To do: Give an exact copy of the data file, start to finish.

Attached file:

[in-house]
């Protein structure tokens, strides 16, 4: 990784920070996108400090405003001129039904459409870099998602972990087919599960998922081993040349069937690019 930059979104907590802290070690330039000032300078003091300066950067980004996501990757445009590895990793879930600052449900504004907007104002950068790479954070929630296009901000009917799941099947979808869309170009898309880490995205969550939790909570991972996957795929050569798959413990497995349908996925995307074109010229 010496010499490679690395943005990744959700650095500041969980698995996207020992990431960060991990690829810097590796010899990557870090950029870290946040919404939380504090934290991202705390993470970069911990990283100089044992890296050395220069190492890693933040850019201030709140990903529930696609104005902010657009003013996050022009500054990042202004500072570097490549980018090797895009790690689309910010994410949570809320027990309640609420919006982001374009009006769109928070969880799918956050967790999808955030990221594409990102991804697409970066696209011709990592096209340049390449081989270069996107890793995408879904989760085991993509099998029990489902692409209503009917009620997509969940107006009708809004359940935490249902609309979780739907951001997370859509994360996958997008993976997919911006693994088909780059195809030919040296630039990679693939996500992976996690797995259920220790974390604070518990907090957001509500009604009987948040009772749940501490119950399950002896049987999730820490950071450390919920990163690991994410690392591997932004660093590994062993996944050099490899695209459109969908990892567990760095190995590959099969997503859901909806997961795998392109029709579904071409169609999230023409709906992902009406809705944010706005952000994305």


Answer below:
[in-house]
């Protein structure tokens, strides 16, 4: 990784920070996108400090405003001129039904459409870099998602972990087919599960998922081993040349069937690019 930059979104907590802290070690330039000032300078003091300066950067980004996501990757445009590895990793879930600052449900504004907007104002950068790479954070929630296009901000009917799941099947979808869309170009898309880490995205969550939790909570991972996957795929050569798959413990497995349908996925995307074109010229 010496010499490679690395943005990744959700650095500041969980698995996207020992990431960060991990690829810097590796010899990557870090950029870290946040919404939380504090934290991202705390993470970069911990990283100089044992890296050395220069190492890693933040850019201030709140990903529930696609104005902010657009003013996050022009500054990042202004500072570097490549980018090797895009790690689309910010994410949570809320027990309640609420919006982001374009009006769109928070969880799918956050967790999808955030990221594409990102991804697409970066696209011709990592096209340049390449081989270069996107890793995408879904989760085991993509099998029990489902692409209503009917009620997509969940107006009708809004359940935490249902609309979780739907951001997370859509994360996958997008993976997919911006693994088909780059195809030919040296630039990679693939996500992976996690797995259920220790974390604070518990907090957001509500009604009987948040009772749940501490119950399950002896049987999730820490950071450390919920990163690991994410690392591997932004660093590994062993996944050099490899695209459109969908990892567990760095190995590959099969997503859901909806997961795998392109029709579904071409169609999230023409709906992902009406809705944010706005952000994305």